Now imagine what this could mean for computer cooling, all the advantages! You could cool a case more easily and efficiently because the flow of air can be controlled independently of where the air actually comes.
This almost sounds closer to air conditioning than to a regular fan.
It does use a type of turbine in the base, but still this thing is way cool. Moving the air up the ramp on the inside of the circle is really the key to grabbing air from all around it. This is really cool stuff.
Very innovative and all...but personally I've never been bothered by the awful stream of air a fan produces? They work fine for me as far as I know. Now if that option could work with very little noise compared to a standard fan, THEN you've got my interest.
A bladeless fan, but "Air is drawn into the base of the machine. The air is forced up into the loop amplifier and accelerated through the 1.3mm annular aperture, creating a jet of air that hugs the airfoil-shaped ramp."
So basically, they use a mystery device to draw air in and force it into the loop amplifier. $1 says they use a bladed fan to do this. In other words, this isn't a bladeless fan, its a airspeed/volume amplifier.
Nice try Dyson, but I left your overpriced and under-performing vacuum (according to Consumer Reports) on the store shelf, and I'll probably leave this $300 piece of crap there too.
The thing obviously still has blades... they're just hidden in the base where you can't see them. I have seen the concept of using an airfoil shape to pull more air used before... it definitely works and is very cool - but the thing isn't bladeless.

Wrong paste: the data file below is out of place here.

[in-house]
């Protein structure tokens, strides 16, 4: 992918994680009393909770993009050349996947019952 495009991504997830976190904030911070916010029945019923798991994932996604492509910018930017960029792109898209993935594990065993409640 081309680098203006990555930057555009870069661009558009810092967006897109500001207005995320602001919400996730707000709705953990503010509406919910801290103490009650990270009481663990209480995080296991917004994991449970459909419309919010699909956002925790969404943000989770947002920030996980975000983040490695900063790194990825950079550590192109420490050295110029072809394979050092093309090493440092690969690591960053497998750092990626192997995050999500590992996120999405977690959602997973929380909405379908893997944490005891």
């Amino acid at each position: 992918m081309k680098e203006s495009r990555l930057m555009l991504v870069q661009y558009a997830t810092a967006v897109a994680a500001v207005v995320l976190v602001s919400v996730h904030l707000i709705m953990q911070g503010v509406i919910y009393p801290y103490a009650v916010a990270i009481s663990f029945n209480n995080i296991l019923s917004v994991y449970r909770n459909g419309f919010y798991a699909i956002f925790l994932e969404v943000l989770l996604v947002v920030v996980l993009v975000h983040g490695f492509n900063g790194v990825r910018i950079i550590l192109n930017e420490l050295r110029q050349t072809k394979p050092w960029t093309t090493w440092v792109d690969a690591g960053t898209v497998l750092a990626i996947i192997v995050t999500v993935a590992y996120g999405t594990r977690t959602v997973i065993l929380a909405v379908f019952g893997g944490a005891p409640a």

What I really want to know is, how quiet is it? As we are all well aware, traditional fans become exponentially louder the faster they spin. This is a direct result of the buffeting of the airflow and the reverberation created by the blades as they run into the turbulant air that they have created. This design, once the price comes down, could have tremendous benefit in the area of CPU cooling while simultaneously reducing noise.
Yeah, I can't help but think that there's some type of fan blade in there, if not, where does the kinetic energy come from? Aside from blades or pistons, there's not many ways to accomplish this, unless they've come up with some kind of sophisticated laser/radiation/magic way of doing it.